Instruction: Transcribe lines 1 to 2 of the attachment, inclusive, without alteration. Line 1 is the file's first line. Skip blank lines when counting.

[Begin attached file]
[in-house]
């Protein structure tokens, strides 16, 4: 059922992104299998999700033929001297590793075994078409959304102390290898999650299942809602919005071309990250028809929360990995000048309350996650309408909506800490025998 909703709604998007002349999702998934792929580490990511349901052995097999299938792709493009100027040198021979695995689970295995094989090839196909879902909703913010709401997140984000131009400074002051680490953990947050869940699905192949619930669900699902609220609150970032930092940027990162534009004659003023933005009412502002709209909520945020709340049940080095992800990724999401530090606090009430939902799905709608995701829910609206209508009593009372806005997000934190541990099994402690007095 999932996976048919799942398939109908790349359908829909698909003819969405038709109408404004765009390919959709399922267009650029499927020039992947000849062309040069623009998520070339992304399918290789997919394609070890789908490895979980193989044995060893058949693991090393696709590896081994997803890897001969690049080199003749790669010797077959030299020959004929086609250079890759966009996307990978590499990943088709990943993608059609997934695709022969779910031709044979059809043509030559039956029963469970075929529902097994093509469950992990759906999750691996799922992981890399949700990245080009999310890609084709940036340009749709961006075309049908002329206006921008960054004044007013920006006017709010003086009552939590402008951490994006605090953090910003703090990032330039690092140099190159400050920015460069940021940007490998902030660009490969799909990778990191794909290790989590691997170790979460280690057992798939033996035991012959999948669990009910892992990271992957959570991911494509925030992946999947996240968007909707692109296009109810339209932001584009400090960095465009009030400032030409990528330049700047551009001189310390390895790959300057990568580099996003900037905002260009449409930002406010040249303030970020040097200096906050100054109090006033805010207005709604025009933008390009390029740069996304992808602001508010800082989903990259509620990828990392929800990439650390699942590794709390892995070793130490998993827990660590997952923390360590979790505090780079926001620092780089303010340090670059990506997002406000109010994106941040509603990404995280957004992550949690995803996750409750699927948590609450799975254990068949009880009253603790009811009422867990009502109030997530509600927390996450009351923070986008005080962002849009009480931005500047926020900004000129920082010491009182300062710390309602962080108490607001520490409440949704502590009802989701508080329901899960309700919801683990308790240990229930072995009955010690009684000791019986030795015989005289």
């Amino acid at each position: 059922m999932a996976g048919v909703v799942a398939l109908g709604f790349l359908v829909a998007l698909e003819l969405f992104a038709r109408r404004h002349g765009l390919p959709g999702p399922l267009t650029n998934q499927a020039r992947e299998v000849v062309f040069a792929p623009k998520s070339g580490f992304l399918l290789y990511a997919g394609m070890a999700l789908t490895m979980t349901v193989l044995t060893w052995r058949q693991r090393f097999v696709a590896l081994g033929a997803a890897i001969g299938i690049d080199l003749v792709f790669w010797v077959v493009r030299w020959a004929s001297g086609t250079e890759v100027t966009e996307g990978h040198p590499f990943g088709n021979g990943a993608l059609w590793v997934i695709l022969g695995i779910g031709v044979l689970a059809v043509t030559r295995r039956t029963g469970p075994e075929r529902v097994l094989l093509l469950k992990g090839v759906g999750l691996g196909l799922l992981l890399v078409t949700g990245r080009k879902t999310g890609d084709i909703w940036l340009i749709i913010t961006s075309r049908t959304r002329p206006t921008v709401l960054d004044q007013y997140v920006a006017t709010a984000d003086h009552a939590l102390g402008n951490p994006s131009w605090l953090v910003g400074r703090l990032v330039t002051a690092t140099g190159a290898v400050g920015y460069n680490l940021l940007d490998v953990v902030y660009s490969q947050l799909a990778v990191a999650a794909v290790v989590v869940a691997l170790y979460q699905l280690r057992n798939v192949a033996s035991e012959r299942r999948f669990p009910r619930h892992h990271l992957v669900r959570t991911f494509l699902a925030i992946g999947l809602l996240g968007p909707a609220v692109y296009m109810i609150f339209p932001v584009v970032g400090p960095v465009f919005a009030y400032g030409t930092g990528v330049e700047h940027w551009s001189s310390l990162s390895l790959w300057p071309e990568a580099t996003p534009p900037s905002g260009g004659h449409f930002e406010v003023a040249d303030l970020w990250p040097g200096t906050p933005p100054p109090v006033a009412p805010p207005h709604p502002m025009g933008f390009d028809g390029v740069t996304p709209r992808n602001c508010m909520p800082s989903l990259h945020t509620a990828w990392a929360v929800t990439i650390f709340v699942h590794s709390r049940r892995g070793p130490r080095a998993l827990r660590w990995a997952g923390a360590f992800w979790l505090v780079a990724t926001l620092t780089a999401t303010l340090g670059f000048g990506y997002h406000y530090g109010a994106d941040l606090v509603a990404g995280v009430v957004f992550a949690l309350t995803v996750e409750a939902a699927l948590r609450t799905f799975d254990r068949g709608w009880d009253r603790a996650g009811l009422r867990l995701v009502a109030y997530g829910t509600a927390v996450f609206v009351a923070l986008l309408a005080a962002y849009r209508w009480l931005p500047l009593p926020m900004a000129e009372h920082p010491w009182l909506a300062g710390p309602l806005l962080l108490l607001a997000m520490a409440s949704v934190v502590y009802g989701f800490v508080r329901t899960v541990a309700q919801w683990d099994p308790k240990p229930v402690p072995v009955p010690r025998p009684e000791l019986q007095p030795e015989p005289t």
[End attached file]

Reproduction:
[in-house]
């Protein structure tokens, strides 16, 4: 059922992104299998999700033929001297590793075994078409959304102390290898999650299942809602919005071309990250028809929360990995000048309350996650309408909506800490025998 909703709604998007002349999702998934792929580490990511349901052995097999299938792709493009100027040198021979695995689970295995094989090839196909879902909703913010709401997140984000131009400074002051680490953990947050869940699905192949619930669900699902609220609150970032930092940027990162534009004659003023933005009412502002709209909520945020709340049940080095992800990724999401530090606090009430939902799905709608995701829910609206209508009593009372806005997000934190541990099994402690007095 999932996976048919799942398939109908790349359908829909698909003819969405038709109408404004765009390919959709399922267009650029499927020039992947000849062309040069623009998520070339992304399918290789997919394609070890789908490895979980193989044995060893058949693991090393696709590896081994997803890897001969690049080199003749790669010797077959030299020959004929086609250079890759966009996307990978590499990943088709990943993608059609997934695709022969779910031709044979059809043509030559039956029963469970075929529902097994093509469950992990759906999750691996799922992981890399949700990245080009999310890609084709940036340009749709961006075309049908002329206006921008960054004044007013920006006017709010003086009552939590402008951490994006605090953090910003703090990032330039690092140099190159400050920015460069940021940007490998902030660009490969799909990778990191794909290790989590691997170790979460280690057992798939033996035991012959999948669990009910892992990271992957959570991911494509925030992946999947996240968007909707692109296009109810339209932001584009400090960095465009009030400032030409990528330049700047551009001189310390390895790959300057990568580099996003900037905002260009449409930002406010040249303030970020040097200096906050100054109090006033805010207005709604025009933008390009390029740069996304992808602001508010800082989903990259509620990828990392929800990439650390699942590794709390892995070793130490998993827990660590997952923390360590979790505090780079926001620092780089303010340090670059990506997002406000109010994106941040509603990404995280957004992550949690995803996750409750699927948590609450799975254990068949009880009253603790009811009422867990009502109030997530509600927390996450009351923070986008005080962002849009009480931005500047926020900004000129920082010491009182300062710390309602962080108490607001520490409440949704502590009802989701508080329901899960309700919801683990308790240990229930072995009955010690009684000791019986030795015989005289």